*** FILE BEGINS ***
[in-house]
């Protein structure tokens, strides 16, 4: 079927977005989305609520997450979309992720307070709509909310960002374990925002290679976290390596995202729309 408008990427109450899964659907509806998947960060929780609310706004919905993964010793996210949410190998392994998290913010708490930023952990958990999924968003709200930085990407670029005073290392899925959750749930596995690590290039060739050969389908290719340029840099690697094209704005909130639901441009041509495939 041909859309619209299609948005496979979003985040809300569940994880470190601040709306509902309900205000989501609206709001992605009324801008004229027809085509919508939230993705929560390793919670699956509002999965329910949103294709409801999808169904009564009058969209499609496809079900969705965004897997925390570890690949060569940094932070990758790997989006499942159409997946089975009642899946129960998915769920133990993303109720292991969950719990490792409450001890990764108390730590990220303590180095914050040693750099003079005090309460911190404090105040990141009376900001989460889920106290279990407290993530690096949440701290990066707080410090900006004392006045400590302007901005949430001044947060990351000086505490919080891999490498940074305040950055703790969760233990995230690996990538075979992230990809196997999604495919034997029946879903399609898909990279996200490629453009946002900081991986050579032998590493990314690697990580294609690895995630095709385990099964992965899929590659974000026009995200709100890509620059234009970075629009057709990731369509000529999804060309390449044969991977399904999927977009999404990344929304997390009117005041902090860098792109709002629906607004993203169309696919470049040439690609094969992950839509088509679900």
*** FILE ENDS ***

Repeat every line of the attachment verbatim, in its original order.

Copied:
[in-house]
């Protein structure tokens, strides 16, 4: 079927977005989305609520997450979309992720307070709509909310960002374990925002290679976290390596995202729309 408008990427109450899964659907509806998947960060929780609310706004919905993964010793996210949410190998392994998290913010708490930023952990958990999924968003709200930085990407670029005073290392899925959750749930596995690590290039060739050969389908290719340029840099690697094209704005909130639901441009041509495939 041909859309619209299609948005496979979003985040809300569940994880470190601040709306509902309900205000989501609206709001992605009324801008004229027809085509919508939230993705929560390793919670699956509002999965329910949103294709409801999808169904009564009058969209499609496809079900969705965004897997925390570890690949060569940094932070990758790997989006499942159409997946089975009642899946129960998915769920133990993303109720292991969950719990490792409450001890990764108390730590990220303590180095914050040693750099003079005090309460911190404090105040990141009376900001989460889920106290279990407290993530690096949440701290990066707080410090900006004392006045400590302007901005949430001044947060990351000086505490919080891999490498940074305040950055703790969760233990995230690996990538075979992230990809196997999604495919034997029946879903399609898909990279996200490629453009946002900081991986050579032998590493990314690697990580294609690895995630095709385990099964992965899929590659974000026009995200709100890509620059234009970075629009057709990731369509000529999804060309390449044969991977399904999927977009999404990344929304997390009117005041902090860098792109709002629906607004993203169309696919470049040439690609094969992950839509088509679900």